For tying a fence rope, you can tie the constrictor in this interesting way. It allows working it up with to one end while you maintain a limited force on the other end.  So, you easily make a straight rope fence (As long as your posts stand firm)

The Constrictor Knot

The Transom Knot

The Transom Knot (Constrictor)

Tied this way the constrictor is an excellent cross knot, called the Transom Knot. (I used it for my kite when I was a kid).  If you want to secure it, use two closely laid overhand knots in both ends, or simply use a good kit or glue.  An extra knot above this knot does not have much effect. If more strength is required, tie another Transom Knot on the back.

The Transom Knot (Marlin) 


Tied this way the Marline Hitch is an even better cross-knot as the previous version of the Transom. It is not possible for the half-knot to work itself between both rods where it is not held by the overlaying rope. Therefore, it is a better cross knot than the constrictor-version of the Transom.  (Thanks for the comment!  I wish I knew this as a kid.  On the other hand I did not have any trouble with the constrictor version.  But I agree this is better.)

The Noose

The strangle-knot is an excellent knot to be used a running knot for a snare.  The pull is easy adjusted.  The more force is applied from inside the loop the more firmly the running knot prevents opening of the loop.

The Scaffold knot or Gallows Knot.

The third noose is based on the Multifold-Overhand-knot.  As its second name already suggests it has a dark history. It is also used as a knot to tie angles to fish line.

Never play hangman. It can really kill.

The Scaffold knot or Gallows Knot.

The Hangman's Knot.

This knot is used for the gallows as well.  The force to close it is adjusted better as with the gallows knot.  And because it is bigger in the neck it is believed to break the neck more easily.  That would make it more merciful as the gallows-knot witch kills by strangling. The Hangman is also used as a knot to tie angles to fish line.

Never play hangman. It can really kill.

The Hangman's Knot

The Reverse Eight-noose.

This is (so far) the only 'wrong' running noose I know.   Applications for it to tie a package and ... for tying YoYo's.  Experts use one loop to make it possible to let the yoyo spin on the end and to call it up with a little firm pull.  The yoyo has to spin fast and the noose has to be trimmed carefully. Starters use two loops and tie it firmly.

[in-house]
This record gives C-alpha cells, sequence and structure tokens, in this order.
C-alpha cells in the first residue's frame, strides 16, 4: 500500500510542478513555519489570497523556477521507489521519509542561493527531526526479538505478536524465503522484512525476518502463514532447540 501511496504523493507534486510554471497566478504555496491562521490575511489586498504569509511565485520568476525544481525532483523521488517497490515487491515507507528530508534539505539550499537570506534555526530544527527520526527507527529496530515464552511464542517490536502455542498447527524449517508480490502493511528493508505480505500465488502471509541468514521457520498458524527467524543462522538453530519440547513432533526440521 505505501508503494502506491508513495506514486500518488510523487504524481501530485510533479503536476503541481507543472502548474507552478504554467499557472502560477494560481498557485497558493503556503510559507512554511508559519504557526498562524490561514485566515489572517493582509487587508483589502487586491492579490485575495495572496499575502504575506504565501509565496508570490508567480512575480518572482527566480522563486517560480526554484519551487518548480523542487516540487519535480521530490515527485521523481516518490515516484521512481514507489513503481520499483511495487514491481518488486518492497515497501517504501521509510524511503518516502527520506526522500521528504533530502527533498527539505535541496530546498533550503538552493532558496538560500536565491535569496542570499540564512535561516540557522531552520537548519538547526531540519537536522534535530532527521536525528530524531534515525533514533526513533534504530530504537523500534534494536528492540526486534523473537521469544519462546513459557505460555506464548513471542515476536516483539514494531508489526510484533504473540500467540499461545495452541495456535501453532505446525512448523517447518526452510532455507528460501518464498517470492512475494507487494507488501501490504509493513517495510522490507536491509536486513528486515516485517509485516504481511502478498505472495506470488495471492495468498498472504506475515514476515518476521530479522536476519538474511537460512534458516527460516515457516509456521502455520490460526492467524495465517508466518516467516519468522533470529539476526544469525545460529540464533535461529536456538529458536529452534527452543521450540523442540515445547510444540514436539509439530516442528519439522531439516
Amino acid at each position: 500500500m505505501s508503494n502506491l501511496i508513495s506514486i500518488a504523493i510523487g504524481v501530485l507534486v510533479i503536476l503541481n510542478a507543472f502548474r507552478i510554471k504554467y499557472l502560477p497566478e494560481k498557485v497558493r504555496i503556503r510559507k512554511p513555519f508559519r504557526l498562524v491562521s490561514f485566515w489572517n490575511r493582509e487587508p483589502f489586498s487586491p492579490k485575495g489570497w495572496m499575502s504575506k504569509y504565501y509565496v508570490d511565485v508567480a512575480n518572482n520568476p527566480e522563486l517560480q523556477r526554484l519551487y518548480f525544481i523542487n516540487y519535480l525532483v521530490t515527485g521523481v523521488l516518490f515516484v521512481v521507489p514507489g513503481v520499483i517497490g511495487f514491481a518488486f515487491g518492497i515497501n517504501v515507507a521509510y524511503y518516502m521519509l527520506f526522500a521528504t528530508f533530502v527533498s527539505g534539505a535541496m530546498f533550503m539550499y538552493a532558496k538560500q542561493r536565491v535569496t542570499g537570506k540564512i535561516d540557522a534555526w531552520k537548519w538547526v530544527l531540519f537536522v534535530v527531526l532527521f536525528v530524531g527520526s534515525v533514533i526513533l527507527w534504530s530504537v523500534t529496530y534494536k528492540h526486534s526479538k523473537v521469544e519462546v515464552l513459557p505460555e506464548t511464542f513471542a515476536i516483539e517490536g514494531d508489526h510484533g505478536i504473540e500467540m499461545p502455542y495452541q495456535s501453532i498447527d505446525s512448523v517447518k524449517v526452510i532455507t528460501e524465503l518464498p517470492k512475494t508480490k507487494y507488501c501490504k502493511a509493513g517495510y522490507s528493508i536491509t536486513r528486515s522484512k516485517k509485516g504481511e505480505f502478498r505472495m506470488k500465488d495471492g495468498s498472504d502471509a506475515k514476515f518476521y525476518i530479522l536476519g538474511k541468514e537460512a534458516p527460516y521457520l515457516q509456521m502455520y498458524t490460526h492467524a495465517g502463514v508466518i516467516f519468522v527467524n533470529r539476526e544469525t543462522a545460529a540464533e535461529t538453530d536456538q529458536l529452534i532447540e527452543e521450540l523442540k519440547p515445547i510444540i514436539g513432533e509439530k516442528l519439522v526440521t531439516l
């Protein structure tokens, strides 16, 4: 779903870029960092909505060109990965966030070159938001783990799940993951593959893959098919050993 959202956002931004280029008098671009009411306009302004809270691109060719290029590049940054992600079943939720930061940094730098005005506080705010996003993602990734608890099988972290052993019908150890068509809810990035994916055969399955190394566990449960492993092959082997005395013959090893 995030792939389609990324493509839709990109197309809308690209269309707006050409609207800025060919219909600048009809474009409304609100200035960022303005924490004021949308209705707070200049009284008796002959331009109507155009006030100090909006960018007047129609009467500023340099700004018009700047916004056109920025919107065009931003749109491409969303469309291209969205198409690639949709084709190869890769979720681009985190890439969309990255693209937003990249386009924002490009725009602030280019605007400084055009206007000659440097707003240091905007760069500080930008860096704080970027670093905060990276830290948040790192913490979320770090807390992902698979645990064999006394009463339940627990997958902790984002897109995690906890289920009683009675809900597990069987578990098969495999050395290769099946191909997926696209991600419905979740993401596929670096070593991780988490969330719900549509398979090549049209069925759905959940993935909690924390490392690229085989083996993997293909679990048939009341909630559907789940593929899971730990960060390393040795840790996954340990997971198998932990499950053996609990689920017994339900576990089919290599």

Use eventually an overhand-knot on the cross-marked ends.

The Reverse Eight-noose

The Multifold-Overhand-knot

If you make more than two turns in the overhand knot it will be fatter.  (But hardly stronger.)  In twined rope it is important to work up the knot very carefully.  (It will not only look neater, it will prevent ‘kinkingÂ’ which will weaken the rope even more!)

The (Flemish) Eight

This knot is larger, stronger and more easy to untie than the overhand knot.  It does not harm your rope as much the overhand knot does.  So therefore sailors use this knot in most cases. (! not for bend support, where the smaller overhand is used, or in rope, a permanent small stopper).

Knots on the end of a rope or yarn.

There are a lot of situations where you need a knot like this.  Every application has its own special demands for knot properties.  So you have to choose carefully.  You can use a stopper to prevent a rope or yarn from unfolding, but please do that only in cheap rope/yam.  Use a proper whipping in all other cases.

The Overhand Knot

The Overhand Knot or Half Knot

This is the simplest knot. Therefore probably the most used. The knot is very useful to support knots in yarns.  The loose ends become a bit thicker.  When this support makes the total bend too bulky you have to look for another bend. The overhand knot is not strong, so you do not use it in situations where you might expect great force.  It also reduces the strength of the rope or yarn by about 50%.  But as an "anti-slip-knot" it does not have to withstand a lot.

The Double Overhand knot

The double overhand knot is beautiful, thicker than the common overhand knot, but not any stronger. Only use it with caution.  The double overhand knot is also called the blood knot if it is used at the end of a whip.  This knot has several ways of tying and in principle two ways of working up. Both ways of tying shown here also show both results.    The blood knot shown in the middle is the preferred way of working up the second way of tying marked with the crosses.  The blood knot is very hard to untie after it has been under stress.  If you put an object through the cross-marked hole the knot will work up as the strangle knot.  It is useful to learn this way.